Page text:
Efforts to reintroduce and rehabilitate the world’s most trafficked mammal, the pangolin, were made possible by the Pangolin Reintroduction Project.
Efforts to reintroduce and rehabilitate the world’s most trafficked mammal, the pangolin, were made possible by the Pangolin Reintroduction Project.

WATCH: Pangolin Reintroduction Project revives the endangered species

By Kristin Engel Time of article published Jun 18, 2021

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Cape Town - Efforts to reintroduce and rehabilitate the world’s most trafficked mammal, the pangolin, were made possible by the Pangolin Reintroduction Project.

The project was established by the African Pangolin Working Group, Johannesburg Wildlife Veterinary Hospital, Humane Society International - Africa and Phinda Private Game Reserve to revive the endangered species.

Four expert pangolin conservationists, participated in a panel discussion to address efforts made to protect this endangered animal, including what is being done by andBeyond's conservation team at Phinda Private Game Reserve.

The panel conservationists included andBeyond Phinda private game Reserve Ecologist and Conservationist Craig Sholto-Douglas, Ecological monitor Charlie Defos, Wildlife Rehabilitation Specialist, African Pangolin Working Group Executive Director Nicci Wright and African Pangolin Working Group Founder and Chairperson Ray Jansen.

“In 2019 alone, over 60 tonnes of scales were recovered before leaving the African continent, that means 190 000 pangolins would have been poached that year, and that's only the ones that were recovered,” said Sholto-Douglas.

Efforts to reintroduce and rehabilitate the world’s most trafficked mammal, the pangolin, were made possible by the Pangolin Reintroduction Project. Photographer: Armand Hough/African News Agency(ANA)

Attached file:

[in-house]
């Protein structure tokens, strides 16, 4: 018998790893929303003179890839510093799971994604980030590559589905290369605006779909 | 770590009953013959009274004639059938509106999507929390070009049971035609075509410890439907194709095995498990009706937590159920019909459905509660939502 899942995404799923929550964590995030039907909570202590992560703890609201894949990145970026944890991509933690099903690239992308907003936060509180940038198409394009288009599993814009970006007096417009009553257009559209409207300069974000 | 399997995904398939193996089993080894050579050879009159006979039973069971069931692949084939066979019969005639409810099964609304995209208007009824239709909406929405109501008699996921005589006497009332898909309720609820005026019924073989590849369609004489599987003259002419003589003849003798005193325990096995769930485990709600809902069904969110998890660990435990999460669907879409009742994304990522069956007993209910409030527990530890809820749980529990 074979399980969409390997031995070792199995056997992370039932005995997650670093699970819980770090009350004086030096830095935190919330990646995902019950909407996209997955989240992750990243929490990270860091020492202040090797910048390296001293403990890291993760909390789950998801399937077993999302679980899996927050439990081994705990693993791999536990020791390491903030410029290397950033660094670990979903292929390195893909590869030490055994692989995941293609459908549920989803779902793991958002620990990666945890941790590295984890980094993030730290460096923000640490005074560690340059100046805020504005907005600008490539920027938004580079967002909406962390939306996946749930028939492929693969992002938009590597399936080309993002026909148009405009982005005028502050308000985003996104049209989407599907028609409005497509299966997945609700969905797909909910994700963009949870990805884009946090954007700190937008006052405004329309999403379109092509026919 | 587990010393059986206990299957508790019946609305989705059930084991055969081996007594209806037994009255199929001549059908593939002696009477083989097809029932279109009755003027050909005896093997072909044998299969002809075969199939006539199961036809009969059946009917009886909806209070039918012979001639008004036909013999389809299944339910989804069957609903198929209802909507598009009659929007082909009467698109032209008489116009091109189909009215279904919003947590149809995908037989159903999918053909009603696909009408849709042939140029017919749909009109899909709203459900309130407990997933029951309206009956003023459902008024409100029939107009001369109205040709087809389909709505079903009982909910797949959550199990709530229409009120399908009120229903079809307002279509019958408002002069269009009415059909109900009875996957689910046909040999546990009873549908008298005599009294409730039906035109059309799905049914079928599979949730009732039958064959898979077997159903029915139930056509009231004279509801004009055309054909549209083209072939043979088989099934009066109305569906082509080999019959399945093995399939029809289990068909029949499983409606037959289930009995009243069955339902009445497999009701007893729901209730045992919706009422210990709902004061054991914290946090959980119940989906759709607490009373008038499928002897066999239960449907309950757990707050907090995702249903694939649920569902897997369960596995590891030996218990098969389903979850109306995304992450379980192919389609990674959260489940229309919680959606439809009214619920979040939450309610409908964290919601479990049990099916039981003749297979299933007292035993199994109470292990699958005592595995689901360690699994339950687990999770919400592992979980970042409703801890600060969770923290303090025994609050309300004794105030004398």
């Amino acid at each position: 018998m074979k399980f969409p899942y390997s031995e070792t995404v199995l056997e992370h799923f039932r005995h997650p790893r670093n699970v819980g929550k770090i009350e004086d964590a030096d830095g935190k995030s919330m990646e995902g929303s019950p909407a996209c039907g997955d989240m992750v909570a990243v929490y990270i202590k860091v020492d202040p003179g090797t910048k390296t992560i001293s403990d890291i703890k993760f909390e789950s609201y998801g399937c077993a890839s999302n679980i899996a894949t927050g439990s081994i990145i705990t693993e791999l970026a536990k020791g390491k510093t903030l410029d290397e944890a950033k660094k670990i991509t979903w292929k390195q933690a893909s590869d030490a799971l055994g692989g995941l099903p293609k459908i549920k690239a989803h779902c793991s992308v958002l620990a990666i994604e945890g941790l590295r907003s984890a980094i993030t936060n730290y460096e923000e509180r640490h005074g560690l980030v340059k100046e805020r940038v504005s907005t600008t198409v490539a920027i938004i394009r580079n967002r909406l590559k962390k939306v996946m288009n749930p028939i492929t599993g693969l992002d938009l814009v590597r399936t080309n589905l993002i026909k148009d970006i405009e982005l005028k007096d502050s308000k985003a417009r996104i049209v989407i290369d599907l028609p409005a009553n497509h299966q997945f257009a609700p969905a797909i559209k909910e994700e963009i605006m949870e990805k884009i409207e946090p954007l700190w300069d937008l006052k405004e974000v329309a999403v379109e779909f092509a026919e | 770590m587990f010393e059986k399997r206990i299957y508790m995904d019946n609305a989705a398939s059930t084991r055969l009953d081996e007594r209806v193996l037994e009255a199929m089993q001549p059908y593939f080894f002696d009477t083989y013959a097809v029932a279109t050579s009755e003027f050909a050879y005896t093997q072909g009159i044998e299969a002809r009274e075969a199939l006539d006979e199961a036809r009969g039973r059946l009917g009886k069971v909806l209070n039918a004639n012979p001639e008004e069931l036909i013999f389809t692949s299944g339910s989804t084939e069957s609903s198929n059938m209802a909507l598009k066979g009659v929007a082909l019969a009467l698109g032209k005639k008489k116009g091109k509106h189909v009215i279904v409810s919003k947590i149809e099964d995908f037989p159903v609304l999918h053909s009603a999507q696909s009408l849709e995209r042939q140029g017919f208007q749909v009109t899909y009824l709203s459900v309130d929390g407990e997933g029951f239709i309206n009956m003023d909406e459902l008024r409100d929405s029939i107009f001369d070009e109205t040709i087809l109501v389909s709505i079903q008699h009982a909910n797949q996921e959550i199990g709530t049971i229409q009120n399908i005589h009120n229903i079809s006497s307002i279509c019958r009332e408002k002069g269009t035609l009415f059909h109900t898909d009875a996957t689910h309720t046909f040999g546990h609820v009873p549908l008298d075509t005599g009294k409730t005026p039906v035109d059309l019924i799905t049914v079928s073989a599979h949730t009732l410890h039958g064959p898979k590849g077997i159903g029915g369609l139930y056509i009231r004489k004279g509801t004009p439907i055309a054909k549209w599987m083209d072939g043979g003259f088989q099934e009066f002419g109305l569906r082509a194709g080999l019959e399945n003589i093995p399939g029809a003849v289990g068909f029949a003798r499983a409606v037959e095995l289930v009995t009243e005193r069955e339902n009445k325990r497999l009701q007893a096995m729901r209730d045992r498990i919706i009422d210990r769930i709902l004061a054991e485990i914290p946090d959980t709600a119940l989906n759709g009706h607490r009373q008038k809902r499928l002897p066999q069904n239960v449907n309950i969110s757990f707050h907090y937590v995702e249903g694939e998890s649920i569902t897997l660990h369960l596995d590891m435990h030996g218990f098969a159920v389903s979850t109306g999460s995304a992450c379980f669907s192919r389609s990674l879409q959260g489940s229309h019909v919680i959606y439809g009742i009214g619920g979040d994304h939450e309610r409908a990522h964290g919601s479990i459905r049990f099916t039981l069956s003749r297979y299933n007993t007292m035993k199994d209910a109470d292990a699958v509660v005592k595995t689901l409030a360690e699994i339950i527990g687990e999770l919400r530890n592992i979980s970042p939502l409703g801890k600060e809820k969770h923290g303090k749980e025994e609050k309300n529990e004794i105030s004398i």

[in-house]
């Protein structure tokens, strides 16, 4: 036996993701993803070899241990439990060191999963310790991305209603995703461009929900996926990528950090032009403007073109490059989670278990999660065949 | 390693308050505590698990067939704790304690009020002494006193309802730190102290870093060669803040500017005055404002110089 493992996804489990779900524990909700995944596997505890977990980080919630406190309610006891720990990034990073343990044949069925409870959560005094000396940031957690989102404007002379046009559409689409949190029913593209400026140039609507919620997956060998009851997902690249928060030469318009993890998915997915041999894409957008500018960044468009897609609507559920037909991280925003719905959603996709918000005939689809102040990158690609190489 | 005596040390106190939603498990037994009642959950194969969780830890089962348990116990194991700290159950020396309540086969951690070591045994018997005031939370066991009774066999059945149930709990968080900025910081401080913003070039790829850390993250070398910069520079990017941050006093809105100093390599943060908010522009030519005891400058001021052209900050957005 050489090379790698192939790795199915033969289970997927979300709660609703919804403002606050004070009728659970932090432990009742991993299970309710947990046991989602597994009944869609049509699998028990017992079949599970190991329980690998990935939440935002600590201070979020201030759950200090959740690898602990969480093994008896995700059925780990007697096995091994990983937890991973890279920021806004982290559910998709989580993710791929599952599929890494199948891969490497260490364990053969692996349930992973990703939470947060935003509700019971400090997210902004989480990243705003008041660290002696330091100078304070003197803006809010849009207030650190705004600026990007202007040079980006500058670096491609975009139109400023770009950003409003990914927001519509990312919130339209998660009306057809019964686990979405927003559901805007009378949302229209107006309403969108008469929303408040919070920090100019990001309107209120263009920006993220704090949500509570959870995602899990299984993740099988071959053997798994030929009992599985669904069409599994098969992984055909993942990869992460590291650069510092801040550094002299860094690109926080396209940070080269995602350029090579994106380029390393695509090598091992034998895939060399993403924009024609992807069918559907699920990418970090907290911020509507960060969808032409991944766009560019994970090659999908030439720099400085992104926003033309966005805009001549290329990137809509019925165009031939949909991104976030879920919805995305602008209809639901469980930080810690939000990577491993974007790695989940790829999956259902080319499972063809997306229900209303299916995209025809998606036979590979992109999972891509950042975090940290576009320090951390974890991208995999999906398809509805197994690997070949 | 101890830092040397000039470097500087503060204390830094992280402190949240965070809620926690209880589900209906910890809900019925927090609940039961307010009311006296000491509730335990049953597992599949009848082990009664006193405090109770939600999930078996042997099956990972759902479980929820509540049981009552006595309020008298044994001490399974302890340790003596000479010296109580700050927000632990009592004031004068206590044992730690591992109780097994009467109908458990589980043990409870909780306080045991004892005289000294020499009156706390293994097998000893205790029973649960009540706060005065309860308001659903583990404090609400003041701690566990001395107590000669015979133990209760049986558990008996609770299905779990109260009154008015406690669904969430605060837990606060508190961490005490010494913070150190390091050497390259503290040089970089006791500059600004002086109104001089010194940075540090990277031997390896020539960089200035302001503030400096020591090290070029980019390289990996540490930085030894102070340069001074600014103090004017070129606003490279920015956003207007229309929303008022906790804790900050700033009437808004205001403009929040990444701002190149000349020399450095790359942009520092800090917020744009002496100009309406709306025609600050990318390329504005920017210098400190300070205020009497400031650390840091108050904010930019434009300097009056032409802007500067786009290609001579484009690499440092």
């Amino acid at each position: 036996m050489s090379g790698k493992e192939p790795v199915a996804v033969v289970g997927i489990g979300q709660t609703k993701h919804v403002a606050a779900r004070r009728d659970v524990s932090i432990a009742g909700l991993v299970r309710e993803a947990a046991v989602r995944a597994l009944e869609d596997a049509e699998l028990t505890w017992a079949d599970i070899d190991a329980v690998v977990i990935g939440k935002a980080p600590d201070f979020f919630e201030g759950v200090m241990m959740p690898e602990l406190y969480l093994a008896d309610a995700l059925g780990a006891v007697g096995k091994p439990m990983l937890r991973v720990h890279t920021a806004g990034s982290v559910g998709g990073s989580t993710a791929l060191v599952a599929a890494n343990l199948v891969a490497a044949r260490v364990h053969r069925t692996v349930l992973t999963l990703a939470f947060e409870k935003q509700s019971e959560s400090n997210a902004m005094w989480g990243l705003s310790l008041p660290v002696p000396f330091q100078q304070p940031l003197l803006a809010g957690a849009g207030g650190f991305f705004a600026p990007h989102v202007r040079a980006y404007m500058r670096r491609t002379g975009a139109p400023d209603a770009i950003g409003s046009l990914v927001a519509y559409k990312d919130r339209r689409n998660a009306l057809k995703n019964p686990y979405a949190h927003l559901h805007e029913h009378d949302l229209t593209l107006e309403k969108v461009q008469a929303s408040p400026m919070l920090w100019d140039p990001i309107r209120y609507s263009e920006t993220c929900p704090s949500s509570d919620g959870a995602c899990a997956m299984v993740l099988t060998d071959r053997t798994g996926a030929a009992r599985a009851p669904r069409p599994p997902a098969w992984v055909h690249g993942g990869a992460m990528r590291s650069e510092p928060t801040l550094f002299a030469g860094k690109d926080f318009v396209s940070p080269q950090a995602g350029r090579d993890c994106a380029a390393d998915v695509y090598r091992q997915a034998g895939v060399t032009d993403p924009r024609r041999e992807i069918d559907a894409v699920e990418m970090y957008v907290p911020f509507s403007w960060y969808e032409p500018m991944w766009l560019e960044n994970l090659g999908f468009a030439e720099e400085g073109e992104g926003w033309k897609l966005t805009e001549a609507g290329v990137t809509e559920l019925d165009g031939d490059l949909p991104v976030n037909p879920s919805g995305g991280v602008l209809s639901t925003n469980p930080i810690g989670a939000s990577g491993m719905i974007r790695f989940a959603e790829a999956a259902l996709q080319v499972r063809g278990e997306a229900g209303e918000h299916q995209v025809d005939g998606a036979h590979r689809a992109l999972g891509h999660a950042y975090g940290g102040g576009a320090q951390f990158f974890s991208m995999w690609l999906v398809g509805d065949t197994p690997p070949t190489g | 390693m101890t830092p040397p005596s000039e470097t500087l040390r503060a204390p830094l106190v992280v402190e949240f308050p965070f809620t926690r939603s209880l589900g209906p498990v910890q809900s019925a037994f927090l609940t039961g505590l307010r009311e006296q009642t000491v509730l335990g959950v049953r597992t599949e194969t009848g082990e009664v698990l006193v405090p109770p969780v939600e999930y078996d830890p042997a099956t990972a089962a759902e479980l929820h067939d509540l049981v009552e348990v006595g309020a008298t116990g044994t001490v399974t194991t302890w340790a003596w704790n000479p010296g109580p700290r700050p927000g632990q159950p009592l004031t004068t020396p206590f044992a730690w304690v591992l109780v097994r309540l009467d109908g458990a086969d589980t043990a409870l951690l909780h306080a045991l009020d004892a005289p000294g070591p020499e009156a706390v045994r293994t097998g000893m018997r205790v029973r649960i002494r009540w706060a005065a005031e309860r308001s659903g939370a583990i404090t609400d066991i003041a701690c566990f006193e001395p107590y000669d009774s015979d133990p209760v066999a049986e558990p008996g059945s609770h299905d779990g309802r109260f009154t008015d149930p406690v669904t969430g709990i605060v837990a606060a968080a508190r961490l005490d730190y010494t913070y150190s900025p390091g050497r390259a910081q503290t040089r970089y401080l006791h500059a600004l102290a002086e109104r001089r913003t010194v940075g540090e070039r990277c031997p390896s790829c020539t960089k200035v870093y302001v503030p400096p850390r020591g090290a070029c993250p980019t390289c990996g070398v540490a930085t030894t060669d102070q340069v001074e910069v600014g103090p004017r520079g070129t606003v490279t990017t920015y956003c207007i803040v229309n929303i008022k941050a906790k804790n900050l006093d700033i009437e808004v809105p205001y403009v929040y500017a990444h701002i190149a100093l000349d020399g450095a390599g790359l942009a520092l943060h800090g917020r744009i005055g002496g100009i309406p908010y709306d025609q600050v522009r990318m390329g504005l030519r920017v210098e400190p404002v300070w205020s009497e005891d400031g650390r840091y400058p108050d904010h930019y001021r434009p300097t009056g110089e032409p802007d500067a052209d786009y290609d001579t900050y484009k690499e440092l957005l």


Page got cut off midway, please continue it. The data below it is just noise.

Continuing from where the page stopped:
Efforts to reintroduce and rehabilitate the world’s most trafficked mammal, the pangolin, were made possible by the Pangolin Reintroduction Project. Photographer: Armand Hough/African News Agency(ANA)
Efforts to reintroduce and rehabilitate the world’s most trafficked mammal, the pangolin, were made possible by the Pangolin Reintroduction Project. Photographer: Armand Hough/African News Agency(ANA)

Reserve Ecologist and Conservationist Craig Sholto-Douglas said pangolins were the most trafficked mammal in the world and have been locally extinct in the northern Kwa-Zulu Natal area for close to four decades.

Sholto-Douglas said the Johannesburg Wildlife Veterinary Hospital and African Pangolin Working Group were looking into the feasibility of using the Phinda Game Reserve as one of the release sites for pangolins that have been poached and then recovered from the illegal wildlife trade by the SAPS and the African Pangolin Working Group and Sting operation.

“The biggest challenges have been trying to understand their ecology, their behaviour, what ants and termite species they feed on but overall it's been worth it because I think we now have a viable breeding population of pangolins,” said the Conservationist.

Anyone interested in donating towards the project Pangolin Reintroduction Project can find more details on this website: https://www.givengain.com/cc/pangolin-reintroduction-programme/

Videos: Armand Hough/African News Agency

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